Our founder, Cindy Dempsey, shares her personal Fordite story:
"I came across my first pieces of this material in the mid 70's, when I was young. A friend of the family worked in the car manufacturing business, and he brought a few chunks of this clumpy, hardened paint material over to the house. He called it 'paintrock'."
"At the time, I was into the pet rock phenomena, and was drip-painting beach stones into psychedelic art objects with my Spinart machine, and having fun making refrigerator magnets and paperweights out of them. I loved to make all kinds of things with whatever interesting tidbits I could find in my environment."
"We lived a short bike ride from the beach on Lake Michigan, and I knew there were always some cool things to find there, like smooth stones, fish bones, beach glass, shells, pottery bits, industrial junk- you name it. It was a virtual treasure trove for anyone into 'found objects'. Y'know, honestly, I made some pretty macabre and gothic looking things out of the fish bones when I think back on it, but my mother was a good sport about my early crude creative leanings and she even wore one of the fishbone and swarovski crystal necklaces out to dinner once, just to make me feel good."
"I had developed a fascination for mineralogy when we started learning about it in school, and I tried to identify the rocks around my home town. And then as I looked at the "paintrock" I had, the thought that these beautiful chunks came from an auto factory and not from the earth, opened a whole new train of thought for me in my artistic explorations. These chunks didn't look like much more than globs of cured paint, but when you sanded through the surface layer, they really looked organic underneath, like gemstones, with the same kinds of stripes and concentric rings, just like real banded agates! And the colors had all these metallics! Wow! It was really cool..."
"At that time, my favorite stones were malachite, spectrolite, and hematite which all have these suffix, "ite" endings. I really didn't like the name paintrock, so I came to call my paintrock blobs, 'Fordite'. I thought it was funny, but it made sense too. It wasn't a stone, but it sure looked like one!"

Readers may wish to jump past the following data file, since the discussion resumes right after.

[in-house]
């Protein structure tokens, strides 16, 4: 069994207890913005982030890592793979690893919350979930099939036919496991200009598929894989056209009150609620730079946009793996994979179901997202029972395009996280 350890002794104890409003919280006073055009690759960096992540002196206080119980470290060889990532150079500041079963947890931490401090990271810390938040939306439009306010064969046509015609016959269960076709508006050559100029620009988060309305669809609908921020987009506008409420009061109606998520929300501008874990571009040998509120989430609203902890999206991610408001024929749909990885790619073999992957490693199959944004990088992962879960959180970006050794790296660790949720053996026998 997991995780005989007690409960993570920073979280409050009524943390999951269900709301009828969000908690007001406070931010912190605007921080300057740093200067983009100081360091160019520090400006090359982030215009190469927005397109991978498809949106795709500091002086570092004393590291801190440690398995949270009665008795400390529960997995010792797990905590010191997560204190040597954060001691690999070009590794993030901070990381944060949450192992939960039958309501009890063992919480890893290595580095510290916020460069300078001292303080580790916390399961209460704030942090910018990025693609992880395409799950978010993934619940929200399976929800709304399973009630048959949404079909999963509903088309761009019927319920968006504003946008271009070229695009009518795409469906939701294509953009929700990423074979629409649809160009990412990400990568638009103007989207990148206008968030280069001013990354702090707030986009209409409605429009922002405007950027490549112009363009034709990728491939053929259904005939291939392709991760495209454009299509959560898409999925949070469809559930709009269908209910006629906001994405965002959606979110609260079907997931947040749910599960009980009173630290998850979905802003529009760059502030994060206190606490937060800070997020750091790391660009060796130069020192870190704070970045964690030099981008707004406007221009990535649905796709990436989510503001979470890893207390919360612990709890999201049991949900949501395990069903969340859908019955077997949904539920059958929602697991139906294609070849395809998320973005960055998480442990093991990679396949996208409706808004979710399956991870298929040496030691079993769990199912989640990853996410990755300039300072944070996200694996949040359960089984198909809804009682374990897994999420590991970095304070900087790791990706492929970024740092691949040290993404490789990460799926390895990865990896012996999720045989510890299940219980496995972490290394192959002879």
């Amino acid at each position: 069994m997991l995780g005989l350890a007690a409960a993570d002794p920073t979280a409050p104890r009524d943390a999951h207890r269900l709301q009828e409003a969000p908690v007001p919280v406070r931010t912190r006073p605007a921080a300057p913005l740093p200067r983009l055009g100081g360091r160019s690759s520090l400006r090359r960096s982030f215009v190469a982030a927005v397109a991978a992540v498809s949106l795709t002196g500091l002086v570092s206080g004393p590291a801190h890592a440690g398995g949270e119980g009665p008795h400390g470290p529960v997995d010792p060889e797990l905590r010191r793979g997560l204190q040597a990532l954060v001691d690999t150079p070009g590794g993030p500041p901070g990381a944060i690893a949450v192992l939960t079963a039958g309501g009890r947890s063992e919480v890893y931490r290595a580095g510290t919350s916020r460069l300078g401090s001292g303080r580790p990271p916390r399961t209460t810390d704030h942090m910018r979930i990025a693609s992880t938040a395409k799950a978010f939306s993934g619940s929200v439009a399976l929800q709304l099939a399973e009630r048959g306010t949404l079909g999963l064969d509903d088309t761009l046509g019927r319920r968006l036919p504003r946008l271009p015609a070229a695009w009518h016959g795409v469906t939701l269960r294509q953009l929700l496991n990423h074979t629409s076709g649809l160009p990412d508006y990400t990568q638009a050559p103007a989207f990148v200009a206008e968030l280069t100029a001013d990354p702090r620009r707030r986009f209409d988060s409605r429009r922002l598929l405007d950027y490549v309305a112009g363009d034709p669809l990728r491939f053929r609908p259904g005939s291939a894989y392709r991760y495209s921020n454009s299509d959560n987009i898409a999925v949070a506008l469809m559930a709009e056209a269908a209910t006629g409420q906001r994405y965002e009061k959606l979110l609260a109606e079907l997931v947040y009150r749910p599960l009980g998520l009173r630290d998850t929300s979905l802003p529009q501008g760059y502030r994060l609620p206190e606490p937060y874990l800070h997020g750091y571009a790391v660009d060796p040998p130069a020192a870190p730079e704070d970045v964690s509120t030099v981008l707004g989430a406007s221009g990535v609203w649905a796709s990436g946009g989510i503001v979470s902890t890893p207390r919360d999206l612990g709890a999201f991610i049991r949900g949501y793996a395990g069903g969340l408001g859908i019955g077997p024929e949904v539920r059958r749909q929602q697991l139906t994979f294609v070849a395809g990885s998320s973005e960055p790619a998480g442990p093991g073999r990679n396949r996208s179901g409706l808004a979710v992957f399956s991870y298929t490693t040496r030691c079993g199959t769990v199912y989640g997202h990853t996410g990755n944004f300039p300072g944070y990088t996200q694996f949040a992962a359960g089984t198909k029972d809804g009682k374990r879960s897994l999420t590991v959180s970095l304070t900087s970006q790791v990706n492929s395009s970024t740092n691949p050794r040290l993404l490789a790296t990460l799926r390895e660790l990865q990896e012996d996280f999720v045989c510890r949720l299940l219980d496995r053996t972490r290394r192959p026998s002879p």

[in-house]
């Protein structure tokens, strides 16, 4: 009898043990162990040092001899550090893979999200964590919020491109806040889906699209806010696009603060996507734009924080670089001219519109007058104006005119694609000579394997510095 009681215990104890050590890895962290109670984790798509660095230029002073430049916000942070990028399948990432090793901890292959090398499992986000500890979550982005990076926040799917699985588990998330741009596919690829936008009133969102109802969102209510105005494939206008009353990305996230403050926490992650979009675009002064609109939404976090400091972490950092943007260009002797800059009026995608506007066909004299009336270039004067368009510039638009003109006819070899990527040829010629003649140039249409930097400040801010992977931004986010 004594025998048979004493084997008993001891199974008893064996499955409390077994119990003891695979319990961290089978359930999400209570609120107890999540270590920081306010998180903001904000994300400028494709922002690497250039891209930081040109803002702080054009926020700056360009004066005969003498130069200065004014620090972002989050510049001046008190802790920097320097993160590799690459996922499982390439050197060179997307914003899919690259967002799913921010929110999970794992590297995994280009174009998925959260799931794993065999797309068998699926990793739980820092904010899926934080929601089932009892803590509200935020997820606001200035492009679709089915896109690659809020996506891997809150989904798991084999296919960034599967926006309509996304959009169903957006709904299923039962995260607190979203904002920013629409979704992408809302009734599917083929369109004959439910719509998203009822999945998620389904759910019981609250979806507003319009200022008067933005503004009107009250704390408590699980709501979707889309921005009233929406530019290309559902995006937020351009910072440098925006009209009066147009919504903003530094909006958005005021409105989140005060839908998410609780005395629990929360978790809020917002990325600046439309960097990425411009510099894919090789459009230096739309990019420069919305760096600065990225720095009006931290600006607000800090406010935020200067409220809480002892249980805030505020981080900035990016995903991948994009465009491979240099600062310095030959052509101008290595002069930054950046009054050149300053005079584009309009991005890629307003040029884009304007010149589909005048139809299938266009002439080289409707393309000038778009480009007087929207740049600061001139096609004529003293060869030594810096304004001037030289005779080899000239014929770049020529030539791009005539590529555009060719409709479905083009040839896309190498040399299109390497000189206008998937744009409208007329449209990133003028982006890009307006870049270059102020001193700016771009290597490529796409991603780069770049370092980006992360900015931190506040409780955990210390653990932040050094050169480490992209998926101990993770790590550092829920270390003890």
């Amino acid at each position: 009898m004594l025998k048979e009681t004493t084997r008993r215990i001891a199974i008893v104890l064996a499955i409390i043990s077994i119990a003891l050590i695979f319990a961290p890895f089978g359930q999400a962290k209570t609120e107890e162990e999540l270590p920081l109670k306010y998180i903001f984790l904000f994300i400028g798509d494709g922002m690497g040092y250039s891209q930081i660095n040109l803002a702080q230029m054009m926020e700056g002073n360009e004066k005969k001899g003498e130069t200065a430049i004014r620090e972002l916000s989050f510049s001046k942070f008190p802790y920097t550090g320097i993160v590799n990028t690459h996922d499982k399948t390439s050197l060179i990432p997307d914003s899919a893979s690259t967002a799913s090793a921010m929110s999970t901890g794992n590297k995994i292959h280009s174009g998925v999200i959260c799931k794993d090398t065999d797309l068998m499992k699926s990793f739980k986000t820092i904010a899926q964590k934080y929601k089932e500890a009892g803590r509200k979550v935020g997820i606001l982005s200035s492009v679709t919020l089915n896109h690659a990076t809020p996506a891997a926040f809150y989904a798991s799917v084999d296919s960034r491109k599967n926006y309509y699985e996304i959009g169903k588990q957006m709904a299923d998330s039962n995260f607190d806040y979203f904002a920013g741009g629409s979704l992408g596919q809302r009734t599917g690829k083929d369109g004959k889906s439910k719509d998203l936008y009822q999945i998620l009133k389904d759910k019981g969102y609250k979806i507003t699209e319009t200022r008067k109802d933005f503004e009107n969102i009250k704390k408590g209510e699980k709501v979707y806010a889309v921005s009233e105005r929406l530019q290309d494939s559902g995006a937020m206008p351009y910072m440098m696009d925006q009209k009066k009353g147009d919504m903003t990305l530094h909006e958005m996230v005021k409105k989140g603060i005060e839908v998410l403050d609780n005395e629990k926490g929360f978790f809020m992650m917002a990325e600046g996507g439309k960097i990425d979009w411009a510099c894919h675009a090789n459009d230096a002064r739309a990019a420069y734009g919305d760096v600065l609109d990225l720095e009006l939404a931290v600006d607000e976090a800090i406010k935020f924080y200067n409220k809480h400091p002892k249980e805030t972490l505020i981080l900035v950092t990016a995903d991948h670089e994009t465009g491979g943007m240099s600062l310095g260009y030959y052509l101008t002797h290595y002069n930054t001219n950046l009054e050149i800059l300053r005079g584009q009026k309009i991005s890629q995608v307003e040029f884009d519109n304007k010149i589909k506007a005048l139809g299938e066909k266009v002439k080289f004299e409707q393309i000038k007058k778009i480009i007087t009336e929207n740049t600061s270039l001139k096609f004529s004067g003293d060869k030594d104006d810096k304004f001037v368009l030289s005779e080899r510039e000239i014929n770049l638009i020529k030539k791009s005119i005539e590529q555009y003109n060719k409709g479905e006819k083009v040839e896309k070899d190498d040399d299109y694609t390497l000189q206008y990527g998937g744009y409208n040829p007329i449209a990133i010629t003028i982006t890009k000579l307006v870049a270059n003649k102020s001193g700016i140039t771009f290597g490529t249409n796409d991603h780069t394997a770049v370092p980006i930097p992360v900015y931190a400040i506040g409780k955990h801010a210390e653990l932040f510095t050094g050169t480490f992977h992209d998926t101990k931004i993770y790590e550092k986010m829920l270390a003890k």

"I made some funky pet rocks, magnets, and pendants out of the Fordite, and sold them to my parents' friends...(Thanks you guys!) and my early love for this fabulous stuff was born ..."
"Later on down the road, I became a painter, and then developed into a fine jewelry designer, and metalsmith. I worked in gold and fine gemstones for some years, and then ventured back toward my draw to the more unusual. When I discovered that the general public had really opened their minds to accepting all kinds of recycled materials and unusual items for use in jewelry, I revived the thought of using fordite again. I eventually fell into my next big stash of fordite rough, and really learned to cut and polish it finely. I cut bunches of cabochons, and shared them with other jewelers to spread the word! I then spent years talking to people, hunting down old-timers who had collected it, and gathered Fordite wherever I could. I knew how excited I was myself, when I finished my first piece of art with it, so all these years later, I am not surprised at all at the positive public response I have seen in offering this amazing stuff showcased in my finished jewelry."
"It was a natural inclination for me to fall in love with Fordite due to it's inherent beauty. And while I realize it is not a "real" gemstone, I don't care one bit because it's still wonderfully odd, and incredible, you can't beat how gorgeous it is, and it has such a great story about it! People are always freaking out on my Fordite jewelry when I wear it on the street. They want to know what it is. I like to let them guess, but most people have never seen it before. I call it an "Industrial Gemstone" - and that is undeniably what Fordite is! I am grateful to have discovered this amazing material to work with which brings me so much joy, and the excitement of the feeling of creative discovery every single day I get to cut and shape it into a new piece of art. Every piece is different, and beautiful, and has the energetic of our great American automotive history infused into it."
Our use of the descriptive term "fordite" in no way implies any relation to The Ford Motor Company. We are neither affiliated with nor endorsed by Ford or any of it's subsidiaries. We express no desire, nor do we attempt to represent our items as Ford Motor Company products. Our "fordite" inventories have been cultivated from many different manufacturers. "Motor Agate" is our registered trade name for this automotive enamel product.
Have you been bitten by the Fordite bug too? Can't get enough? If so, please visit our F.A.A. page.